Reputation Institute Finds Acting Responsibly Can Make or Break a CEO
The Reputation Institute has named the 10 most reputable CEOs in the world, all of whom stand out first and foremost for being ethical and responsible — the same factors that knocked last year’s number one corporate leader, Google's Sundar Pichai, far down the rungs.
According to the 2019 Global CEO RepTrak Study, the world’s most well-respected CEOs in alphabetical order are: Shell’s Ben van Beurden, Lego’s Niels B. Christiansen, Dell’s Michael Dell, Danone’s Emmanuel Faber, The Estée Lauder Companies’ Fabrizio Freda, Nintendo’s Shuntaro Furukawa, ING Group’s Ralph Hamers, Mary Kay’s David Holl, Hilton Worldwide’s Christopher J. Nassetta and Lufthansa’s Carsten Spohr. Freda,
Furukawa and Hamers are the only CEOs who also ranked in the top 10 in last year’s inaugural study. The differences in scores among members of the group were so minimal that they were not ranked in numerical order, like they were in 2018, when Pichai ranked first (he plummeted to 88th this year).
Like last year, though, the world’s most reputable CEOs earned their spot among the top 10 largely due to responsible they are on the job, particularly when it comes to being fair and treating their employees well, said Reputation Institute CEO Kylie Wright-Ford. Shell’s van Beurden (pictured), for instance, is notable for working to transform the company into a 21st energy business, while addressing issues like climate change.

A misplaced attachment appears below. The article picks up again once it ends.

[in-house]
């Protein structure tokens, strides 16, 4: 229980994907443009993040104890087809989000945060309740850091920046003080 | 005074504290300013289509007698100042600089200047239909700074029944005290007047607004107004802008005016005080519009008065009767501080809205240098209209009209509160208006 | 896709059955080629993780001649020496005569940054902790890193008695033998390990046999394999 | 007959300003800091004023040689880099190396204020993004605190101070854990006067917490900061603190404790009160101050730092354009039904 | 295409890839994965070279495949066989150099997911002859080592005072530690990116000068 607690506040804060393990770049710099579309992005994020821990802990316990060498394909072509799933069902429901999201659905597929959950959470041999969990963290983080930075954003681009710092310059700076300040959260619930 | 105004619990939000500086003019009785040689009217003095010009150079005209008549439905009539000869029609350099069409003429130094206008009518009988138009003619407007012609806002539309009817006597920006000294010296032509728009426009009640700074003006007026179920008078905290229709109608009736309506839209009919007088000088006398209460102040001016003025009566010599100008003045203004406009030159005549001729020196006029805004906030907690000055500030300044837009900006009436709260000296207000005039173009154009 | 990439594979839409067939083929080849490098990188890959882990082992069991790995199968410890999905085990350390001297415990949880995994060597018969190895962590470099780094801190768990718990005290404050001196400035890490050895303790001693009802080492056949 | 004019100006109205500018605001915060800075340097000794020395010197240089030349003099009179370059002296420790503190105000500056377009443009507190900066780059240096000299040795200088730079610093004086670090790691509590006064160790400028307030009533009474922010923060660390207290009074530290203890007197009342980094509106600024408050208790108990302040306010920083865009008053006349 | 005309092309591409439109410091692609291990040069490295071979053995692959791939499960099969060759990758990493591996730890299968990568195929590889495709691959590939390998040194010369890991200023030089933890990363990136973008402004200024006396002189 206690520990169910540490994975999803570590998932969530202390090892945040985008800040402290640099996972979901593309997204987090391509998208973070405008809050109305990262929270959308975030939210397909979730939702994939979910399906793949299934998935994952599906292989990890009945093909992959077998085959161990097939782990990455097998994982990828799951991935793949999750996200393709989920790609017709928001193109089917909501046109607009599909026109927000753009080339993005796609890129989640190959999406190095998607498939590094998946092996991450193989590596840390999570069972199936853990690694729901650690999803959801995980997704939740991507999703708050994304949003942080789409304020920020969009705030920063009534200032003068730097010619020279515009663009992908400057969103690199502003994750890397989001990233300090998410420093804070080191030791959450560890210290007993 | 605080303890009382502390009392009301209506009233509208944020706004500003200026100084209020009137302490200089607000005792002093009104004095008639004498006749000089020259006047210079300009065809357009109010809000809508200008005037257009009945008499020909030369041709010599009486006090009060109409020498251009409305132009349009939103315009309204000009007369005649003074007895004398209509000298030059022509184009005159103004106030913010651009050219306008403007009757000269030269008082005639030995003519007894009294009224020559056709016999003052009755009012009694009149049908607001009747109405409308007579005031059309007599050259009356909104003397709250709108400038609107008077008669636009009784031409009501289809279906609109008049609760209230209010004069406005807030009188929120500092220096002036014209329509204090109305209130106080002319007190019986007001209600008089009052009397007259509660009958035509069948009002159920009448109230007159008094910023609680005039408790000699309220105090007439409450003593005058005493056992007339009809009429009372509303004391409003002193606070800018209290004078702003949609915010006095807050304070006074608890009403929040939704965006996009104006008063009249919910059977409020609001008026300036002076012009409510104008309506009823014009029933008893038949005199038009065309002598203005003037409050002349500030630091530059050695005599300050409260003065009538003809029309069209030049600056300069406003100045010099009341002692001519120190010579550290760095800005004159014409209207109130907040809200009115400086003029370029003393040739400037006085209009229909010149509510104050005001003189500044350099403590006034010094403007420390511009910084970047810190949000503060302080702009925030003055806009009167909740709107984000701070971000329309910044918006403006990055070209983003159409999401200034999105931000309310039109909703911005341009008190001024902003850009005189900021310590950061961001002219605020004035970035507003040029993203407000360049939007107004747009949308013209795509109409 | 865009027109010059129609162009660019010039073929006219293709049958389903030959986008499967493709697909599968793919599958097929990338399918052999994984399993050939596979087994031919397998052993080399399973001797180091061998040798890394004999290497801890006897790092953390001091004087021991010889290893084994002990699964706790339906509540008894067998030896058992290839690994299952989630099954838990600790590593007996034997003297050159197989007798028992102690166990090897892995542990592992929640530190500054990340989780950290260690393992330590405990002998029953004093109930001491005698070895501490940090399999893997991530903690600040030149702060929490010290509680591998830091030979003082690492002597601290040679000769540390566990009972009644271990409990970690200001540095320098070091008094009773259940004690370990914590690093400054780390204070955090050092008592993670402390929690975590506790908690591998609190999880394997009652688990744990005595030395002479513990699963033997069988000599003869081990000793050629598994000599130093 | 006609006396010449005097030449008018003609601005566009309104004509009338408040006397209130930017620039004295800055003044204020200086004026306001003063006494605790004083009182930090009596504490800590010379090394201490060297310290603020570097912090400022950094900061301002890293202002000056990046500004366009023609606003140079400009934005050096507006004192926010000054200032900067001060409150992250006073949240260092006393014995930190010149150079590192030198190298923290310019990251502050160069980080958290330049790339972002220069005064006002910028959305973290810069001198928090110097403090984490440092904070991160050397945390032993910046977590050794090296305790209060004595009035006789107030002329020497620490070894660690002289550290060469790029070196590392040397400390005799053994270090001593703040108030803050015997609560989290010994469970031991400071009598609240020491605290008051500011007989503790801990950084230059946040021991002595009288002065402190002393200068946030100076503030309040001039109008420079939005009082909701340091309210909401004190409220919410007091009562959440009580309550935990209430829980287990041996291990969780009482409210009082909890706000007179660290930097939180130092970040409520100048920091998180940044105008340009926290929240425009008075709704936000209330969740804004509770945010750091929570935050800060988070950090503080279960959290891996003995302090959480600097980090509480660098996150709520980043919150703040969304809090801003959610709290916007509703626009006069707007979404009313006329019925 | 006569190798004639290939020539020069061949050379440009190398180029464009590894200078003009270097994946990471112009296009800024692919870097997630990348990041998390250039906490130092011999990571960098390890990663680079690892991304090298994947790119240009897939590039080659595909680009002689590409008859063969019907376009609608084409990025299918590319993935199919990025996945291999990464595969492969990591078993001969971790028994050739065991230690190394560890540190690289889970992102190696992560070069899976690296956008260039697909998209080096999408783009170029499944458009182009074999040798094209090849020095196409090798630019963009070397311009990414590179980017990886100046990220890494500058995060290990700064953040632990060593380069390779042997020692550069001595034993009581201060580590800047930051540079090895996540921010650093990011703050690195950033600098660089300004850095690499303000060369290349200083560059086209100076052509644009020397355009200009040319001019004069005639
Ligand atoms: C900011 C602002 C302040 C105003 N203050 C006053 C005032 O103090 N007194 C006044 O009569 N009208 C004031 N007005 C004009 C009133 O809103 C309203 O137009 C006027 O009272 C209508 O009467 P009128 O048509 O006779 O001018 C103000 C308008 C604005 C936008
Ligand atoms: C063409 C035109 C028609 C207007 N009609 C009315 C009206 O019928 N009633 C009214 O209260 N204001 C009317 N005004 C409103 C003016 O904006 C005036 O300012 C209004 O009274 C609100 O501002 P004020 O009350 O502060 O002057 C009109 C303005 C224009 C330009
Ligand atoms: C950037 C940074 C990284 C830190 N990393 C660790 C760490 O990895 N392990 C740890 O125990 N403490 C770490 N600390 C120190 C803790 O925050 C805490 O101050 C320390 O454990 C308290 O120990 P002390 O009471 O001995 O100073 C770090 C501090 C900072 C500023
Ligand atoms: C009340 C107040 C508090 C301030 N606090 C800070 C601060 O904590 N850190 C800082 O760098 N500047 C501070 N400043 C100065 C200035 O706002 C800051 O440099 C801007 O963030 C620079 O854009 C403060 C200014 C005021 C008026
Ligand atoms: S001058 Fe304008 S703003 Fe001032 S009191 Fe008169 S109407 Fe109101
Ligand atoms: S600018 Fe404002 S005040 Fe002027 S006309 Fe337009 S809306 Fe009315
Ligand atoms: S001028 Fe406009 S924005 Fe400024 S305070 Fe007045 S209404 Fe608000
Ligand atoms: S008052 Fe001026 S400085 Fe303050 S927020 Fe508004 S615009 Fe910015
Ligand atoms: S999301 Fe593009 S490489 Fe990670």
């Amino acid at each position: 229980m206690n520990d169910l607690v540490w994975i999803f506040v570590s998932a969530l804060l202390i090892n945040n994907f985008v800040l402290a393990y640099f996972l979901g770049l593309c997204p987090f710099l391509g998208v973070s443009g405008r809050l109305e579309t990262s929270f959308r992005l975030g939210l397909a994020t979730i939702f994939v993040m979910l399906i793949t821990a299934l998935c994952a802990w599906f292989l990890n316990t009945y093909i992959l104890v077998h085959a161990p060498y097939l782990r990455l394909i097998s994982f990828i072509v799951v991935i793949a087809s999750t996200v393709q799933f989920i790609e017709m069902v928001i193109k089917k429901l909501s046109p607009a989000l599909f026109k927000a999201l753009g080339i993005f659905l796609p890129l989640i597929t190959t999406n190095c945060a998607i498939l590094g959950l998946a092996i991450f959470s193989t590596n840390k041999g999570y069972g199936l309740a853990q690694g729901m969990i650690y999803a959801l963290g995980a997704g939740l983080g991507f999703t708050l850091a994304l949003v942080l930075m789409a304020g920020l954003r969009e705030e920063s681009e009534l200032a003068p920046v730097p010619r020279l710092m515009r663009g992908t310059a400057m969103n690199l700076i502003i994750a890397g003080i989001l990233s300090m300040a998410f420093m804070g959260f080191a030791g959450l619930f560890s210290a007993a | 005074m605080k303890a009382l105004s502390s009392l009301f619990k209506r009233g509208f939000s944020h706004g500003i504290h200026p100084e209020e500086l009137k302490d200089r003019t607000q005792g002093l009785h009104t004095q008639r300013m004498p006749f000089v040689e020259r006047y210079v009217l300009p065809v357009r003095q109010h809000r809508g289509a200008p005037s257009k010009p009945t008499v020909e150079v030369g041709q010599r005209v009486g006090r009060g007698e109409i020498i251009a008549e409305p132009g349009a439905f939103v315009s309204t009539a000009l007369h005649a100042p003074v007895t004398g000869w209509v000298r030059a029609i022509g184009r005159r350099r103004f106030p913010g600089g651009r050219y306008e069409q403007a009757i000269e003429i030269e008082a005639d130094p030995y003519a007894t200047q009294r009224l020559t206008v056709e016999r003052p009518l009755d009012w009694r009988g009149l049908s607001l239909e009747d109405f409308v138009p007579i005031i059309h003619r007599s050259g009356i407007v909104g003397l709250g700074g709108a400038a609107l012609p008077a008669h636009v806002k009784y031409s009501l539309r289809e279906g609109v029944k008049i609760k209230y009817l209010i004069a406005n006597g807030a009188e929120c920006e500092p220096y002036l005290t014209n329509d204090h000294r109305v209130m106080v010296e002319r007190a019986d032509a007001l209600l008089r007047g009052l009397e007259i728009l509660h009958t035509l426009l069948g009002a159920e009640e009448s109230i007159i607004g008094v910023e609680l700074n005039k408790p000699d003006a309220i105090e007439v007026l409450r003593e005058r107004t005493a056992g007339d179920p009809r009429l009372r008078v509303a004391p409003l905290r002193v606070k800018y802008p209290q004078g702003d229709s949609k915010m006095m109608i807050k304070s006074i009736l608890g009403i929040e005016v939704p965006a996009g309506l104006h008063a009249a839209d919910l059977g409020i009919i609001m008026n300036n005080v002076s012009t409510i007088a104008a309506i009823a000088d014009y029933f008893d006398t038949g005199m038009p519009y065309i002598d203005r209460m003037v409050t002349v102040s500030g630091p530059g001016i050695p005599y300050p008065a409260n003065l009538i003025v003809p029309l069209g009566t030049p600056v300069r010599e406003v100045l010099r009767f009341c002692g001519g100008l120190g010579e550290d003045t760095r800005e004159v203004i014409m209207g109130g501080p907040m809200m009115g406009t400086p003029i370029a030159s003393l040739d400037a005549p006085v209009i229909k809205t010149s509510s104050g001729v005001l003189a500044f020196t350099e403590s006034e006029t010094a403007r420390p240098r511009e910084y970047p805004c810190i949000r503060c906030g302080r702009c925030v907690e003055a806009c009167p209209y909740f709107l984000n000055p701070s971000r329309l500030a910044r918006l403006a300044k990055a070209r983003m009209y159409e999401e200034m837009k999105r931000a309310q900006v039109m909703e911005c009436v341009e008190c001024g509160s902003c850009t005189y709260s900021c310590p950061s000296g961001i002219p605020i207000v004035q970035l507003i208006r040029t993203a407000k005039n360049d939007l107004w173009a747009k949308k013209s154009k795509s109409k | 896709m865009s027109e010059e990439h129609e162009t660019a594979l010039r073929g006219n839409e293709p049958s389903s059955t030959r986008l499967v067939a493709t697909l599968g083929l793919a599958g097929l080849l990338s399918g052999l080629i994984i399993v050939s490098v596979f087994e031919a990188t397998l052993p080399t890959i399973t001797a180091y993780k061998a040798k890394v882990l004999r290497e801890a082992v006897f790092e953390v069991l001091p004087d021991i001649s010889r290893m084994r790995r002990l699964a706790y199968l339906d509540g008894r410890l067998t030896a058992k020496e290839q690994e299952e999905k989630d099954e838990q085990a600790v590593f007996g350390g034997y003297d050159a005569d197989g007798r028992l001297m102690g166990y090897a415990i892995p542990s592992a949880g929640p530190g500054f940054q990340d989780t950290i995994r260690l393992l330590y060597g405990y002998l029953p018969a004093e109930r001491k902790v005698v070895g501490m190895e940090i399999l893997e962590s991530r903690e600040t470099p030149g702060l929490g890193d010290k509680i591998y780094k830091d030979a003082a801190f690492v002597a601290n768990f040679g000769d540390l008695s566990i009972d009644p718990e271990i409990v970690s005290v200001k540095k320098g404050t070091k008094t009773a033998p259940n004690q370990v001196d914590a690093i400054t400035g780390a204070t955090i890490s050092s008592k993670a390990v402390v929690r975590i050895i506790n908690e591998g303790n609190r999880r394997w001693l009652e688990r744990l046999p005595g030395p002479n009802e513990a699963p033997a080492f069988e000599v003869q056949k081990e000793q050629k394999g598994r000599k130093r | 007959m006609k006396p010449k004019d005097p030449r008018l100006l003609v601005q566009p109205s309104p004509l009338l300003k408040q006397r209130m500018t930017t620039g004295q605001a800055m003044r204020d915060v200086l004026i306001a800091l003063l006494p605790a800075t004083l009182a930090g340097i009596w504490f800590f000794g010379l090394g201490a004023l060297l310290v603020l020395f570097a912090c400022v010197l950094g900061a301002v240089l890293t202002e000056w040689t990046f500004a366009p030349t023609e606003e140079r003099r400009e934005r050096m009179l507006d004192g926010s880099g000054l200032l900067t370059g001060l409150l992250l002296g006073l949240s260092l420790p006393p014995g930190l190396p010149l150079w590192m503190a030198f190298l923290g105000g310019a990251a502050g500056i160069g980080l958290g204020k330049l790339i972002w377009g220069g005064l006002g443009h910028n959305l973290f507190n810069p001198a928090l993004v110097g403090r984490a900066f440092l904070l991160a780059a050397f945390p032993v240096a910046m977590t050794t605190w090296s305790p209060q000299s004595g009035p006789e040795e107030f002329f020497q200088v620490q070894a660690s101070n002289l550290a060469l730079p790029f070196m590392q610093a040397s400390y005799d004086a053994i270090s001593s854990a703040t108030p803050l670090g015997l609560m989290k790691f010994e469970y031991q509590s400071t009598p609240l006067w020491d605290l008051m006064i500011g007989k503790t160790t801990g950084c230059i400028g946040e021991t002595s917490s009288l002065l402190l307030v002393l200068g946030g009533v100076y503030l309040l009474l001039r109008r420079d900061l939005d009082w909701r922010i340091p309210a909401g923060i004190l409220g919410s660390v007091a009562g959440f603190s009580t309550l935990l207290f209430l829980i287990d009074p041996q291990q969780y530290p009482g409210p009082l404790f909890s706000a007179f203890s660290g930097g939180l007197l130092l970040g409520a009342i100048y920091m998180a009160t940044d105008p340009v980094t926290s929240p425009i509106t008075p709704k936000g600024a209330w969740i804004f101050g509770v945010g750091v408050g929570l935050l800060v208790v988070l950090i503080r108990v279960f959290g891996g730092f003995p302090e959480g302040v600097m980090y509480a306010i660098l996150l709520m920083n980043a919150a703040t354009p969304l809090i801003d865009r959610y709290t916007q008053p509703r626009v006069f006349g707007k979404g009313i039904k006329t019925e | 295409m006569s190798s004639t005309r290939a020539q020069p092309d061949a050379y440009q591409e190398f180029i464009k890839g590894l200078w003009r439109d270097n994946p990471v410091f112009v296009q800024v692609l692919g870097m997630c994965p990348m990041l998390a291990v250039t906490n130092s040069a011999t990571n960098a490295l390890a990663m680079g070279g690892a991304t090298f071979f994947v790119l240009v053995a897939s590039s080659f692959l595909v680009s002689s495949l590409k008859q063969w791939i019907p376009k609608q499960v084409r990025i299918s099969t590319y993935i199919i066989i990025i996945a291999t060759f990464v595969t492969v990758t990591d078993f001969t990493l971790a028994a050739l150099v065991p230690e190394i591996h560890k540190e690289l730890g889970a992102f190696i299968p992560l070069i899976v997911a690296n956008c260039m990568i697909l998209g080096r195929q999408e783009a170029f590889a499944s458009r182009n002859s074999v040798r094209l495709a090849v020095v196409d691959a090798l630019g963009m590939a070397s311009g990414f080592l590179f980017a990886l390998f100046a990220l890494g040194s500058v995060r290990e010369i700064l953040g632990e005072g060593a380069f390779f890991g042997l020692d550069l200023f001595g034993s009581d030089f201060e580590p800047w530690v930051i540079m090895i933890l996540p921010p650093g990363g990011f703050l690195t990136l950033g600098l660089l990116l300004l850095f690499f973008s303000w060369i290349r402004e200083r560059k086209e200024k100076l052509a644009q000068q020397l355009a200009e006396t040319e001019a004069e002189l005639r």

“This is directly related to how CEOs act,” Wright-Ford said. “They are judged on ethics not profit. Governance is most important to get right, and financial performance is least important for CEOs.”
CEOs who keep high-profiles are viewed slightly more favorably than those who don’t. The longer they are in the job, the better.